Residential Radon Testing Basics: When to Have it Done and Why

Residential Testing for RadonRadon gas is a naturally occurring byproduct of the radioactive decay of chemicals, particularly Uranium, in the soil. It breaks down into tiny, short-lived radioactive particles called radon progeny that could penetrate and damage the lining of the lungs.

Radon progeny — such as lead-214, polonium-214, and polonium-218 — can attach themselves to dust and other small particles, where an individual could (unfortunately) breathe them in. Both radon and radon progeny give off radiation that could damage the DNA inside the cells. When that happens, lung cancer may take place, especially after long-term exposure.

Radon is a colorless and odorless gas, which can be found both indoors and outdoors. While it is in the air that we breathe every day, there is no need to worry because it is normally at low levels — 0.4pCi/L (outdoors) and 1.3pCi/L (indoors) on average.

Nevertheless, it would be best to be safe than sorry, as radon levels in your home should not exceed 4 pCi/L. In fact, radon levels between 2 pCi/L and 4 pCi/L should already be a concern, so you have to make some measures immediately to lower it down.

The negative effect of radon exposure is enough of a concern for the Environmental Protection Agency (EPA) that they recommend regular testing in every American home.

How radon enters your home

Most types of soil contain radon. The most typical entry points are gaps in the floors and pores in the concrete. There is no way to know whether the levels of trapped radon gas are unsafe unless you do the standard tests. The test is usually done in the room the family uses most often. Aerolite Group noted that a home inspection team would be able to help you identify the best site for testing, so better call one as soon as possible to be sure.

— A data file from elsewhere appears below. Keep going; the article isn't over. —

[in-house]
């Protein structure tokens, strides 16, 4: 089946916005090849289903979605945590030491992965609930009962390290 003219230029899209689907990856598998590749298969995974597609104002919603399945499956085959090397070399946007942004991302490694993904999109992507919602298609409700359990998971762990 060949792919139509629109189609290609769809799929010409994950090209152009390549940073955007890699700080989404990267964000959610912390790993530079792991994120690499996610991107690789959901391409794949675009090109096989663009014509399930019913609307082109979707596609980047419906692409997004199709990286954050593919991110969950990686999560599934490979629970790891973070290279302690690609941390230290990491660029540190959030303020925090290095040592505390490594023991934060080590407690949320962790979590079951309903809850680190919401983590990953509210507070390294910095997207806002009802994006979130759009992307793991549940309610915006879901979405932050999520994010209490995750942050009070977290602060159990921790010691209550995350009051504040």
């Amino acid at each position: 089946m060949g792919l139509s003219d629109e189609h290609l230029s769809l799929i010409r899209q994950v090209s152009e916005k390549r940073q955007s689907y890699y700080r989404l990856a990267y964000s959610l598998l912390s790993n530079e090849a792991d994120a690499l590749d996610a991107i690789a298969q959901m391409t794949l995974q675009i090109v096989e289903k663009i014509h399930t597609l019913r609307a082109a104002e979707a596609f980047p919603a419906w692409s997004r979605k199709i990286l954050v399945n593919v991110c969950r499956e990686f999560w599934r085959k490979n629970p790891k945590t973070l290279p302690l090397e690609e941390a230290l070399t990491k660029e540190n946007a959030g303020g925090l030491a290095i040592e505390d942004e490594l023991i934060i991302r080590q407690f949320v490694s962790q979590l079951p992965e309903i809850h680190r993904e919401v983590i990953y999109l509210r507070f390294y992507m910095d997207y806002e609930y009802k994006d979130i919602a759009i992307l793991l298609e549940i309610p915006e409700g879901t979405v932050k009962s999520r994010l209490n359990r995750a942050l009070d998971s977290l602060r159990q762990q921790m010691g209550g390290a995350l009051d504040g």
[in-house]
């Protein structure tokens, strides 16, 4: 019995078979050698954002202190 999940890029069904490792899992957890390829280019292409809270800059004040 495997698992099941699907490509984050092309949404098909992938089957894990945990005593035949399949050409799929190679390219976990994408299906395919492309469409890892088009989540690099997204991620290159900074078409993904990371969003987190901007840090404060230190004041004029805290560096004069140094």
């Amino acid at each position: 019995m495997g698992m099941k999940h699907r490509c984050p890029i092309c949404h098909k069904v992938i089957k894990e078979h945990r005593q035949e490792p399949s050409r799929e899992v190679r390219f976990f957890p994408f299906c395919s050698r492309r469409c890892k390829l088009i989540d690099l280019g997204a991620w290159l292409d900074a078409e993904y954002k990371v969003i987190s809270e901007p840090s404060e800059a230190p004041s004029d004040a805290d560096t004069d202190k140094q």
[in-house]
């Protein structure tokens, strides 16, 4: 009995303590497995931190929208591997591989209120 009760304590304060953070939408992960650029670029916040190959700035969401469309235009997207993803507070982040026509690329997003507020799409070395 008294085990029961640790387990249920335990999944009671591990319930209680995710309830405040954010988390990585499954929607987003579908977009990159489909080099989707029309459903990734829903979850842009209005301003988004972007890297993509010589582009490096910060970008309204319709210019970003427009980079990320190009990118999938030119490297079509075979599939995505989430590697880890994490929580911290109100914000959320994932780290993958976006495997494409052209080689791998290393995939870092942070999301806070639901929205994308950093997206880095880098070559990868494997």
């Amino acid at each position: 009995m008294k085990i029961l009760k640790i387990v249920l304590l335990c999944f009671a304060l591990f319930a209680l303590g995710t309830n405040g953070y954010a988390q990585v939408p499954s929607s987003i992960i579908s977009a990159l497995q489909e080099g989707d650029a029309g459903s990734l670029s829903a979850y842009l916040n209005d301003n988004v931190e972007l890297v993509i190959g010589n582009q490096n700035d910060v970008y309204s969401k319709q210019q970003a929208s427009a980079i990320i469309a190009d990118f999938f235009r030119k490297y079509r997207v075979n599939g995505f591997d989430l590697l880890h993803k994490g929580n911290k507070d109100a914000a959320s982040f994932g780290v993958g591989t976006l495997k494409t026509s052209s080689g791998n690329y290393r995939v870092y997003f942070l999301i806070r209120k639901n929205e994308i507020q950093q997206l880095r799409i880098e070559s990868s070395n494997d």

The Health Dangers of Radon

The necessity for re-testing

As radon gas could enter from the ground (where your home is standing), there are many reasons why you should perform radon testing. At least every other year or every five years are the recommended standard given a value below 4 pCi/L.

Like humans, a house ages through time, and along with that could be drastic changes in the foundation. A change in your living pattern is enough reason to do a retest, as well as when you have just completed a renovation.

When else does testing for radon gas become relevant? Houses are also tested during the point of sale and upon installation of a radon mitigating system to monitor progress.

Radon mitigation

The best results come from long-term testing. Short-term tests are not as accurate, although its results are still acceptable. Remember that a 4 pCi/L level could already pose a significant health risk. The aim of implementing mitigation technology is to reduce the levels of radon gas, so that it equalizes with the outdoors.

If you want to determine the radon gas levels in your home by yourself, there are test kits available from a hardware store near you. You can order from a certified provider through their website. Of course, doing this is acceptable only if you truly know what to do.

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